The European Food Safety Authority (EFSA) has recently published a guidance document for assessing potential risks arising from applications of nanoscience and nanotechnologies in the food and feed chain. The EFSA guidance, prepared in response to a request from the European Commission, is the first of its kind and provides practical guidance on the physico-chemical characterisation requirements of engineered nanomaterials used e.g. as food additives, enzymes, flavourings, food contact materials, novel foods, feed additives and pesticides and; testing approaches to identify and characterise hazards arising from the nanoproperties.
Commenting on the publication of the EFSA guidance, Professor Vittorio Silano, Chair of EFSA’s Scientific Committee explained: “A thorough characterization of the engineered nanomaterials followed by adequate toxicity testing is essential for the risk assessment of these applications. Yet we recognize uncertainties related to the suitability of certain existing test methodologies and the availability of data for engineered nanomaterials applications in food and feed. The guidance makes recommendations about how risk assessments should reflect these uncertainties for food and feed applications.”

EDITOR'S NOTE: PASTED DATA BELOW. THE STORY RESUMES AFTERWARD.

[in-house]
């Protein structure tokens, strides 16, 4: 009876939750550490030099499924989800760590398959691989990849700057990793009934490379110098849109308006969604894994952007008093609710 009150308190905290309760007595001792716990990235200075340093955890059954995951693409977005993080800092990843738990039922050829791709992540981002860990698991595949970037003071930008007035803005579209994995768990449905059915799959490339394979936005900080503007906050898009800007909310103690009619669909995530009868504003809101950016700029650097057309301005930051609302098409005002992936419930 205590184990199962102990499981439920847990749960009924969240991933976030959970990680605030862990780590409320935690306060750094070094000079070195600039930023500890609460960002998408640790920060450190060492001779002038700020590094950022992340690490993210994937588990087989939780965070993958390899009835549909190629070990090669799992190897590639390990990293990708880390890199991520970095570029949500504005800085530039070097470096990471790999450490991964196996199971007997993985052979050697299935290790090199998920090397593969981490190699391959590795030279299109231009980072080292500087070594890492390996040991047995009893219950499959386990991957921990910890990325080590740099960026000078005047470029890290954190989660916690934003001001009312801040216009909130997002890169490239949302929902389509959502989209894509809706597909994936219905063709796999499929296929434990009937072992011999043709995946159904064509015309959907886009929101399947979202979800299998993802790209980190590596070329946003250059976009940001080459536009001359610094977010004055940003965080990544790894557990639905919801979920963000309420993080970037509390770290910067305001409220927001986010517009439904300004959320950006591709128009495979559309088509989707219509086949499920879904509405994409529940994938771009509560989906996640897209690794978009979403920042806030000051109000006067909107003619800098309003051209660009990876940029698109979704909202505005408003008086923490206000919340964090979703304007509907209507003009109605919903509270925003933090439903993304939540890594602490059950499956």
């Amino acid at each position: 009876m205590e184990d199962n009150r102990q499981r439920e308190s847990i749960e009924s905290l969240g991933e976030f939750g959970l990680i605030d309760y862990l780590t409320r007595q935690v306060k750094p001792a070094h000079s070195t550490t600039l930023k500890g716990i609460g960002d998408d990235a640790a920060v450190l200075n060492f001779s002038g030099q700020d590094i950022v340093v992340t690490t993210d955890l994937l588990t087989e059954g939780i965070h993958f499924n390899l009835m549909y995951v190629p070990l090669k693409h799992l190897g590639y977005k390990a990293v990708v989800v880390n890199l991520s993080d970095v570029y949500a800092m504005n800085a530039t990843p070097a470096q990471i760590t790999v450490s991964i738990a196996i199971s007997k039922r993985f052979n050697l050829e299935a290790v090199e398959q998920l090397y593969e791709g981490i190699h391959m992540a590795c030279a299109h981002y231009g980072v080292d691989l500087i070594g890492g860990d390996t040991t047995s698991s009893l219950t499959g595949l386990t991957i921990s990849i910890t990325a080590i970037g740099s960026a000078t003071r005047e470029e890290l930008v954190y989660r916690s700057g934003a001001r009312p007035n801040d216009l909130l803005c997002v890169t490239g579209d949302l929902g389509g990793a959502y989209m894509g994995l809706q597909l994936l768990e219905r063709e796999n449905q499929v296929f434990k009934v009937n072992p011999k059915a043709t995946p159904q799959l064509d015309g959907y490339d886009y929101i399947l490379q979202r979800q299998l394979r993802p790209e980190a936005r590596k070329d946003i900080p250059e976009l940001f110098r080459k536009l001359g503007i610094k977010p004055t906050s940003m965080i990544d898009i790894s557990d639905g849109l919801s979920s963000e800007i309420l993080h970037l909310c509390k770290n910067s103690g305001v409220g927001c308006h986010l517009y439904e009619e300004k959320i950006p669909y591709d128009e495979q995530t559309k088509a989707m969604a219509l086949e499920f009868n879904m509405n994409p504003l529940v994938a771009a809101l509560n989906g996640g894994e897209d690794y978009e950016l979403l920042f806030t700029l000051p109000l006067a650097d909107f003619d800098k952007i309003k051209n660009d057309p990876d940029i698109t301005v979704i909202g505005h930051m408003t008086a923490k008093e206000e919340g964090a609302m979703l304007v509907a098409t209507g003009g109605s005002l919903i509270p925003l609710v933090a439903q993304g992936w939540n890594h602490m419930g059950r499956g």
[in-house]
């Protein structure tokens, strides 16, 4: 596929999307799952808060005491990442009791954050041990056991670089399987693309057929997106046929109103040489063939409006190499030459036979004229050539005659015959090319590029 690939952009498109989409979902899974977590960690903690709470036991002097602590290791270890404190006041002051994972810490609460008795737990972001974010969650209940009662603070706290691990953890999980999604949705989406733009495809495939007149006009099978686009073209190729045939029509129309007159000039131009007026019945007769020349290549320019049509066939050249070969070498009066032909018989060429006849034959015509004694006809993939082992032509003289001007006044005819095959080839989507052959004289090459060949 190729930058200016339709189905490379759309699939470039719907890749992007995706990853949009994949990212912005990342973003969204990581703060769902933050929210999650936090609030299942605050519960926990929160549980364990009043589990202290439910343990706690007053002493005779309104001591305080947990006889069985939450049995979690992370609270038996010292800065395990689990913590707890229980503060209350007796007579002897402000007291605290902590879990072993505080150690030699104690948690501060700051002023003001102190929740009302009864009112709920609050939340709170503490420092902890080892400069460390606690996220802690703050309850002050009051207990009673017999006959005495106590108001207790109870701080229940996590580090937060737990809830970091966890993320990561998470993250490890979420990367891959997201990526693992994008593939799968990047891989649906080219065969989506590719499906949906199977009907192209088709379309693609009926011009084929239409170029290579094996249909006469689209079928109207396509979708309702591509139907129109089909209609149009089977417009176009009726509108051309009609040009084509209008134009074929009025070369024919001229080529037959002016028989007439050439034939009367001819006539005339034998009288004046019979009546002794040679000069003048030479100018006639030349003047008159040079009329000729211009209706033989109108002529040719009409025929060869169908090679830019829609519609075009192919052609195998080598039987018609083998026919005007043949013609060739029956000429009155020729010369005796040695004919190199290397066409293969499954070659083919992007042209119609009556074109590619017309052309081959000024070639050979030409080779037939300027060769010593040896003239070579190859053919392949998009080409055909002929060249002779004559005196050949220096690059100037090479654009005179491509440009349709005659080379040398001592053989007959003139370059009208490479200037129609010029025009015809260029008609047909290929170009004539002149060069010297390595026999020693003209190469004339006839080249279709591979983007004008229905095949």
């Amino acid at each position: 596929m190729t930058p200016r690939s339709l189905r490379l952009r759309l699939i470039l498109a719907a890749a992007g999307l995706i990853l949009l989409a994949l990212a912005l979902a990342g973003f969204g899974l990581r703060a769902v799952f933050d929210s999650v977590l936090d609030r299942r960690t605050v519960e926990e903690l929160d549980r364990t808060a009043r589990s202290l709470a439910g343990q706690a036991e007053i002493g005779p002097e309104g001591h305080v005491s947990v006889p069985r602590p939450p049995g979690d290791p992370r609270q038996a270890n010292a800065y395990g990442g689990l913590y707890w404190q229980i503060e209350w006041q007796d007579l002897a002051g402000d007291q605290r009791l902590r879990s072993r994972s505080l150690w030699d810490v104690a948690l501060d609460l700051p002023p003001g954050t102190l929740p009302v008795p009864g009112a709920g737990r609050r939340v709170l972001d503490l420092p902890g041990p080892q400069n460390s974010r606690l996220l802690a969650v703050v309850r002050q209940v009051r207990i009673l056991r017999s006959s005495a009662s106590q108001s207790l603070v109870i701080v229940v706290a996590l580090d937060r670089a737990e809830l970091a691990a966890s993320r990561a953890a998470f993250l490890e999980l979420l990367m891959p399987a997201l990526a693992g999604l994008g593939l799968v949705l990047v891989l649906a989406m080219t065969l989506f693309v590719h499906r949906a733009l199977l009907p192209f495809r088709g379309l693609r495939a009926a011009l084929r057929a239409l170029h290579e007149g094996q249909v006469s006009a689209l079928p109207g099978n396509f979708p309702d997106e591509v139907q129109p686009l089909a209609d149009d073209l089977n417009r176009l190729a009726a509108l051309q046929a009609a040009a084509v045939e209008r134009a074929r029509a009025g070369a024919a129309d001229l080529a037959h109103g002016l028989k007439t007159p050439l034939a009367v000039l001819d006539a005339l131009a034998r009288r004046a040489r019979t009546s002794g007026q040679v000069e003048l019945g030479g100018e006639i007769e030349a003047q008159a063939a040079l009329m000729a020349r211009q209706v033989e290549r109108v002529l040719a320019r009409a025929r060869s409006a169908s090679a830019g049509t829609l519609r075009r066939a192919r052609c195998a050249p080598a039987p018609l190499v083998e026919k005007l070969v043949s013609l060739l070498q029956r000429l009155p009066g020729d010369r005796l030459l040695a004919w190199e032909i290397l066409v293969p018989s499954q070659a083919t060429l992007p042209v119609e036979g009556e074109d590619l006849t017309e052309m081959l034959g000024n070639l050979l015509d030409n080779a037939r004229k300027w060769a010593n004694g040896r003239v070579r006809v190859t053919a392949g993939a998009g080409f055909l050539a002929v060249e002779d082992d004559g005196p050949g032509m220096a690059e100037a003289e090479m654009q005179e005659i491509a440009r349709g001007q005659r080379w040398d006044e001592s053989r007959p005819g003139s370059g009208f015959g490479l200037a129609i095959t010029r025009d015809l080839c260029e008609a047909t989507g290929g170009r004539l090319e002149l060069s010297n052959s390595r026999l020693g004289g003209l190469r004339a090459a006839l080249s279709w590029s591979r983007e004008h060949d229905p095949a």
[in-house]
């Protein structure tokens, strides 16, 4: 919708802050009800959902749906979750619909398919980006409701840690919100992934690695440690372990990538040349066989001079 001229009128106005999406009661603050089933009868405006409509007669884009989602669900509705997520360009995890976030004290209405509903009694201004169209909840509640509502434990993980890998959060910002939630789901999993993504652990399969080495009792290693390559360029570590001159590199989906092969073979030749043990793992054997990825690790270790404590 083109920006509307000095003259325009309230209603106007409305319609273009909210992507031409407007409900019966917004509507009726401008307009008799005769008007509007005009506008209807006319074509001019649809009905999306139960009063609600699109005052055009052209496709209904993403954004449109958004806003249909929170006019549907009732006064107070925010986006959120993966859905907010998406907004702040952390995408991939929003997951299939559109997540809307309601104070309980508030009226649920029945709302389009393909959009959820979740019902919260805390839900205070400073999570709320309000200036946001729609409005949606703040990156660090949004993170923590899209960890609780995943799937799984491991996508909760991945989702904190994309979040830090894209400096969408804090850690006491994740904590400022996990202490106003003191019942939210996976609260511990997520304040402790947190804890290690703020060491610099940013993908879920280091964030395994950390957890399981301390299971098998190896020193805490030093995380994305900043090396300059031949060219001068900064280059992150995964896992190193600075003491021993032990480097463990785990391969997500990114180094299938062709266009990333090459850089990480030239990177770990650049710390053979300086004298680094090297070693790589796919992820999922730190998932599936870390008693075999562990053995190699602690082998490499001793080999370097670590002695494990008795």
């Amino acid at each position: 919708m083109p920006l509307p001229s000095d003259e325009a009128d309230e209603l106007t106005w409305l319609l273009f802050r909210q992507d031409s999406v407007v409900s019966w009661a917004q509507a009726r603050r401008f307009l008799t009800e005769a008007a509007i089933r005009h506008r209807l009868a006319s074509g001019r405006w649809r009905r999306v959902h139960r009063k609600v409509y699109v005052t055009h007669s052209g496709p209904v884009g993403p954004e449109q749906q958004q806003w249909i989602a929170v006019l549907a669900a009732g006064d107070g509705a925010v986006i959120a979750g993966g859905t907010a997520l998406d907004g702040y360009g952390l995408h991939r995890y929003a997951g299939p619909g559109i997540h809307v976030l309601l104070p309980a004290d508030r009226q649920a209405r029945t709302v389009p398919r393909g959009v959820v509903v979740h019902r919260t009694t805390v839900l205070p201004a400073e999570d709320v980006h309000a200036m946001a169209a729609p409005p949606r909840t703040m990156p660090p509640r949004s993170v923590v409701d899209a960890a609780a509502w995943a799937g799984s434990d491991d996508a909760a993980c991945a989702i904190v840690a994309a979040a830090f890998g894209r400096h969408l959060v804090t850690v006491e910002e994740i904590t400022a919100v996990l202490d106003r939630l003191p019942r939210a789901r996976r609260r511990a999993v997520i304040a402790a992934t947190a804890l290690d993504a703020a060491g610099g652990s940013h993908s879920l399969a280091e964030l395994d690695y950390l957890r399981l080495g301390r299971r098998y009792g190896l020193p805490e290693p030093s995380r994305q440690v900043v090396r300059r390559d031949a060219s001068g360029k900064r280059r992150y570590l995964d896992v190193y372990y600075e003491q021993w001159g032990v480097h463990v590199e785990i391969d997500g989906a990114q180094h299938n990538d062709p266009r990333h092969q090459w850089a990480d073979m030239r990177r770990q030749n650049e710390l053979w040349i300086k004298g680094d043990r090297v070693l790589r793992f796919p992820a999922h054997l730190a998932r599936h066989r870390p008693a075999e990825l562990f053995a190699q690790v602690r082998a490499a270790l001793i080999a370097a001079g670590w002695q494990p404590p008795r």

To assist with the practical use of the guidance, six scenarios are presented which outline different toxicity testing approaches. For each scenario, the guidance indicates the type of testing required.
EFSA conducted a public consultation on its preparatory work, acknowledging the importance of developing risk assessment methodologies in this field to support innovation whilst ensuring the safety of food and feed. In total 256 comments were received from 36 organisations spanning from academia, NGOs, industry to Member State and international authorities. All of these contributions were considered and incorporated into the guidance document where appropriate.
Risk assessment of engineered nanomaterials is under fast development and consequently, in keeping with EFSA’s commitment to review its guidance for risk assessment on an ongoing basis, this work will be revised as appropriate.
Read here the full text guidance document